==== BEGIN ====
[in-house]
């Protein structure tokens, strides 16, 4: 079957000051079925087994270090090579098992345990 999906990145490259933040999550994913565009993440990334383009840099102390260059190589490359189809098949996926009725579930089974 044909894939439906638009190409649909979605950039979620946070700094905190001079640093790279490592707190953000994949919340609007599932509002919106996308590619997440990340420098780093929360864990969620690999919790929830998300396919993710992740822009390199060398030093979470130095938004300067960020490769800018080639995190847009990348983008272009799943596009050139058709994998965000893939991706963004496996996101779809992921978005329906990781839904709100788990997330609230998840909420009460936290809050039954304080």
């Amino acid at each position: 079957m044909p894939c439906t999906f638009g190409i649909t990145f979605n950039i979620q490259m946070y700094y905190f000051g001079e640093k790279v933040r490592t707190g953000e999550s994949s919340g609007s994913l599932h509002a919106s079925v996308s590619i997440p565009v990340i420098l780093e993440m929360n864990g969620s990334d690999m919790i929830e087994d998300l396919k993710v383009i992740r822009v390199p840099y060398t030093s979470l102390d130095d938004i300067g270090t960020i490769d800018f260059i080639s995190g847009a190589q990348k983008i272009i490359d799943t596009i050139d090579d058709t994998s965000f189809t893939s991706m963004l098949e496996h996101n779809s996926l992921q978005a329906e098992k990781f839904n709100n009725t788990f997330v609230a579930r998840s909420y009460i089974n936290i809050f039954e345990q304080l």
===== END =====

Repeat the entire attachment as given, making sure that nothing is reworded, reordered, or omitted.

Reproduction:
[in-house]
């Protein structure tokens, strides 16, 4: 079957000051079925087994270090090579098992345990 999906990145490259933040999550994913565009993440990334383009840099102390260059190589490359189809098949996926009725579930089974 044909894939439906638009190409649909979605950039979620946070700094905190001079640093790279490592707190953000994949919340609007599932509002919106996308590619997440990340420098780093929360864990969620690999919790929830998300396919993710992740822009390199060398030093979470130095938004300067960020490769800018080639995190847009990348983008272009799943596009050139058709994998965000893939991706963004496996996101779809992921978005329906990781839904709100788990997330609230998840909420009460936290809050039954304080």
């Amino acid at each position: 079957m044909p894939c439906t999906f638009g190409i649909t990145f979605n950039i979620q490259m946070y700094y905190f000051g001079e640093k790279v933040r490592t707190g953000e999550s994949s919340g609007s994913l599932h509002a919106s079925v996308s590619i997440p565009v990340i420098l780093e993440m929360n864990g969620s990334d690999m919790i929830e087994d998300l396919k993710v383009i992740r822009v390199p840099y060398t030093s979470l102390d130095d938004i300067g270090t960020i490769d800018f260059i080639s995190g847009a190589q990348k983008i272009i490359d799943t596009i050139d090579d058709t994998s965000f189809t893939s991706m963004l098949e496996h996101n779809s996926l992921q978005a329906e098992k990781f839904n709100n009725t788990f997330v609230a579930r998840s909420y009460i089974n936290i809050f039954e345990q304080l």